types of crystalline, gray hematite. Micaceous, specular hematite
with a schistose texture is highly metamorphosed and is probably
not seen on the surface of Mars.
Bulk, gray crystalline hematite occurs in relatively
unmetamorphosed BIF and retains its sedimentary layer nature. It
also displays a microplaty texture in some samples that is most
likely the result of low-grade burial metamorphism.
Some of the bulk, gray crystalline hematite displays magnetic
properties suggesting some mixture of magnetite and hematite.
The spectra of these bulk samples may be better analogs for
Mars than pure mineral phases. The spectra of these samples will
be presented and compared to what TES has observed.
Algoma-type banded-iron formation deposit, or Algoma-type BIF
deposit
characteristics
Algoma type was formed over a much wider time range than the Lake
Superior type (from 3.8 billion to a few hundred million years ago).
Algoma-type BIFs are also finely layered intercalations of silica and an
iron mineral, generally hematite or magnetite, but the individual layers
lack the lateral continuity of Lake Superior-type BIFs.
Algoma type BIF
ALGOMA-TYPE IRON FORMATION
SYNONYMS: Taconite, itabirite, banded iron-formation.
COMMODITIES (BYPRODUCTS): Fe (Mn).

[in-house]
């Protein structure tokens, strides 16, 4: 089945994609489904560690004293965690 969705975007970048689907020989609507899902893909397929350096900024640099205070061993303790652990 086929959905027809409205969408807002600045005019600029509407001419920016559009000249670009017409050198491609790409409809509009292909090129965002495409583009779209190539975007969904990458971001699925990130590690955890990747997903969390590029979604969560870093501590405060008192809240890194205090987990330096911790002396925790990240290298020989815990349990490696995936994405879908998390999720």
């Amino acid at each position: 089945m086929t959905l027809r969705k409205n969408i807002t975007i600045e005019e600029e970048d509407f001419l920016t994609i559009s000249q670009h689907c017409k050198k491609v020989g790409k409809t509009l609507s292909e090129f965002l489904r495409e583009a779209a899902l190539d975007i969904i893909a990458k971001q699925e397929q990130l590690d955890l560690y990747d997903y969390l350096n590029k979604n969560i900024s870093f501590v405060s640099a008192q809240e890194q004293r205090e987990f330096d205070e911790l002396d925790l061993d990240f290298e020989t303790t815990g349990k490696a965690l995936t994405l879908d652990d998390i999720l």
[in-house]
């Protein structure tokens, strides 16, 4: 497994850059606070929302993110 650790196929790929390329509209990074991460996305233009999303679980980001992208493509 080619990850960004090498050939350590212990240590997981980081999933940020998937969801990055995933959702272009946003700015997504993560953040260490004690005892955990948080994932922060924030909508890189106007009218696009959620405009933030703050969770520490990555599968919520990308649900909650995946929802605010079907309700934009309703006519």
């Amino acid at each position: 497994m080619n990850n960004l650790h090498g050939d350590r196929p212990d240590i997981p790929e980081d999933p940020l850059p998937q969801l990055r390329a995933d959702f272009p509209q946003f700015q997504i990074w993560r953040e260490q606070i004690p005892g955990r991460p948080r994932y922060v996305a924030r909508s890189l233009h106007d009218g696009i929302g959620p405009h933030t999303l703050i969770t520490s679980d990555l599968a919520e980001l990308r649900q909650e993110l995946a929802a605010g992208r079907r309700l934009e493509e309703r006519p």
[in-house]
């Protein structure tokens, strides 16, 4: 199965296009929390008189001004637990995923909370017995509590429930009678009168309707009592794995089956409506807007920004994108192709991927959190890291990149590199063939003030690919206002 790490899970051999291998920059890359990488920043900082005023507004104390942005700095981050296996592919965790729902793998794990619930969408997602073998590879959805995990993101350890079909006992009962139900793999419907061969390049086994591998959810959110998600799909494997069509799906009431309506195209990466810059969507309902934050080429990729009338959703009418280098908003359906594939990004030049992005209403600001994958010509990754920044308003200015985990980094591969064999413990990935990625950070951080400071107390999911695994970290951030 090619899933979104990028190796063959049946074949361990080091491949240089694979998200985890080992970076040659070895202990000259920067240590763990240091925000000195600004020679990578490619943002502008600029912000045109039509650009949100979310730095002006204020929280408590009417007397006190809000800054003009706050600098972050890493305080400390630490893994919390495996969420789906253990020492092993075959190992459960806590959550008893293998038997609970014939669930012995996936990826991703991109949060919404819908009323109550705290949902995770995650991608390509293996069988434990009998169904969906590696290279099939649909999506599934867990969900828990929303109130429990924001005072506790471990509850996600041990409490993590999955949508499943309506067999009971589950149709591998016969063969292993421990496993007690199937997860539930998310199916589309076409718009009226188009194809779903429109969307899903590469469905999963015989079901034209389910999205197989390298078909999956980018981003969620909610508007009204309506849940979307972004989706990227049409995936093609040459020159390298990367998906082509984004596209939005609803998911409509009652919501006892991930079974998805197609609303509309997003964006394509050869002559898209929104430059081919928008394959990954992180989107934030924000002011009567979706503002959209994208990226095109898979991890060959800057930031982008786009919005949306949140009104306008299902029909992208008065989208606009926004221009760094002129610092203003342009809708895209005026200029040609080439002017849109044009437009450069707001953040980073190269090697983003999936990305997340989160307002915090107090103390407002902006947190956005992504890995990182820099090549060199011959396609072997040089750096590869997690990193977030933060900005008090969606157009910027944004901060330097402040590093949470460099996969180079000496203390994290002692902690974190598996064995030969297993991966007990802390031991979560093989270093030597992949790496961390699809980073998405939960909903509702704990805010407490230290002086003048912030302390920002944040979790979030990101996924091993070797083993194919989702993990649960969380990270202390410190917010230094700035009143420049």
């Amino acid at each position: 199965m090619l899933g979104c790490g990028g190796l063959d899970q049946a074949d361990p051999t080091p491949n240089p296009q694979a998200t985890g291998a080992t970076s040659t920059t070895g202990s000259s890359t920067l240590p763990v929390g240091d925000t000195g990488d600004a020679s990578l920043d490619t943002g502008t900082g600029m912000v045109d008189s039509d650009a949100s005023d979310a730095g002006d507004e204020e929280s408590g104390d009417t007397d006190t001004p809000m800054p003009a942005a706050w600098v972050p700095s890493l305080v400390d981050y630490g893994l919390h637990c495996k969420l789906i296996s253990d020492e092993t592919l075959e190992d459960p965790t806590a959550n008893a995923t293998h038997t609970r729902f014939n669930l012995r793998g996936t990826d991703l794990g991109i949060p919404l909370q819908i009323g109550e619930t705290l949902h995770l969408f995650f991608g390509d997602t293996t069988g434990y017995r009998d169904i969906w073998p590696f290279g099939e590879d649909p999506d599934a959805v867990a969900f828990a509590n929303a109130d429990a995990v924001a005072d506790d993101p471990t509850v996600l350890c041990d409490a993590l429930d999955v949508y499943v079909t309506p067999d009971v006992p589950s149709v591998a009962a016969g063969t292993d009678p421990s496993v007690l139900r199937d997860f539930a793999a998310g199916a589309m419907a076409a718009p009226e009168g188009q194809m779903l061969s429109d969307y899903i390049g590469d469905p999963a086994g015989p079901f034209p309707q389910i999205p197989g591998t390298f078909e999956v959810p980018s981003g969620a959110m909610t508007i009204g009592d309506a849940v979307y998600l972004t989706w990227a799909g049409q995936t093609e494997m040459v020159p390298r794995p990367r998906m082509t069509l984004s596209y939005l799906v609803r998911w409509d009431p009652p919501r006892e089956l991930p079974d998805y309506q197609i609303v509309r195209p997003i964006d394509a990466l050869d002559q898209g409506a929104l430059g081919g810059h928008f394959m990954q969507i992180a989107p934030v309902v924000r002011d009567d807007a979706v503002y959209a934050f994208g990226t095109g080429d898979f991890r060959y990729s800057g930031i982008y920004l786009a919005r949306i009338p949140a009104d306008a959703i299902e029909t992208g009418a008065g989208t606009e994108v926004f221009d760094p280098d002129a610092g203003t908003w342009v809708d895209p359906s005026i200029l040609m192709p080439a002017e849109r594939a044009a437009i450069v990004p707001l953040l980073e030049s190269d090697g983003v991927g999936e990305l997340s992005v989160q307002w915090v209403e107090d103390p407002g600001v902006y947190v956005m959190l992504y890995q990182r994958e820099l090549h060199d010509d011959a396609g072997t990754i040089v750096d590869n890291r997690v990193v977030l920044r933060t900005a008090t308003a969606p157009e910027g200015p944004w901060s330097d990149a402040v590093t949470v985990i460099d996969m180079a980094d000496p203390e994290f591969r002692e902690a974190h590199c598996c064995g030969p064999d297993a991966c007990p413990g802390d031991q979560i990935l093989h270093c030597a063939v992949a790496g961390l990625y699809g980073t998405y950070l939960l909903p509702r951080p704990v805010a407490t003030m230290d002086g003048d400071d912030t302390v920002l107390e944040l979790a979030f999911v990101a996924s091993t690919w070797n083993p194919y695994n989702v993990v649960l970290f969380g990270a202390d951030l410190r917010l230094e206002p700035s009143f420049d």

EXAMPLES: Falcon, Lady A, McLeod, Sherman, Adams, Griffith
(Canada), Woodstock, Austin Brook (New Brunswick, Canada),
Kudremuk (India), Cerro Bolivar (Venezuela), Carajas (Brazil), part of
Krivoy Rog (Russia).
GEOLOGICAL CHARACTERISTICS
CAPSULE DESCRIPTION: Iron ore deposits in Algoma-type ironformations consist mainly of oxide and carbonate lithofacies that
contain 20 to 40 % Fe as alternating layers and beds of micro- to
macro-banded chert or quartz, magnetite, hematite, pyrite, pyrrhotite,
iron carbonates, iron silicates and manganese oxide and carbonate
minerals. The deposits are interbedded with volcanic rocks, greywacke,
turbidite and pelitic sediments; the sequences are commonly
metamorphosed.
TECTONIC SETTINGS: Algoma-type iron-formations are deposited
in volcanic arcs and at spreading ridges.
AGE OF MINERALIZATION: They range in age from 3.2 Ga to
modern protolithic facies on the seafloor and are most widely
distributed and achieve the greatest thickness in Archean terranes
(2.9 to 2.5 Ga).
DEPOSITIONAL ENVIRONMENT / GEOLOGICAL SETTING: They
formed both near and distal from extrusive centres along volcanic
belts, deep fault systems and rift zones and may be present at any
stage in a volcanic succession. The proportions of volcanic and
clastic sedimentary rocks vary and are rarely mutually exclusive.
HOST/ASSOCIATED ROCKS: Rocks associated with Algoma-type
iron-formations vary greatly in composition, even within local basins,
and range from felsic to mafic and ultramafic volcanic rocks, and from
greywacke, black shale, argillite, and chert interlayered with pyroclastic
and other volcaniclastic beds or their metamorphic equivalents.
Algoma-type iron-formations and associated stratafer sediments
commonly show a prolific development of different facies types within a
single stratigraphic sequence. Oxide lithofacies are usually the thickest
and most widely distributed units of iron-formation in a region and serve
as excellent metallogenetic markers.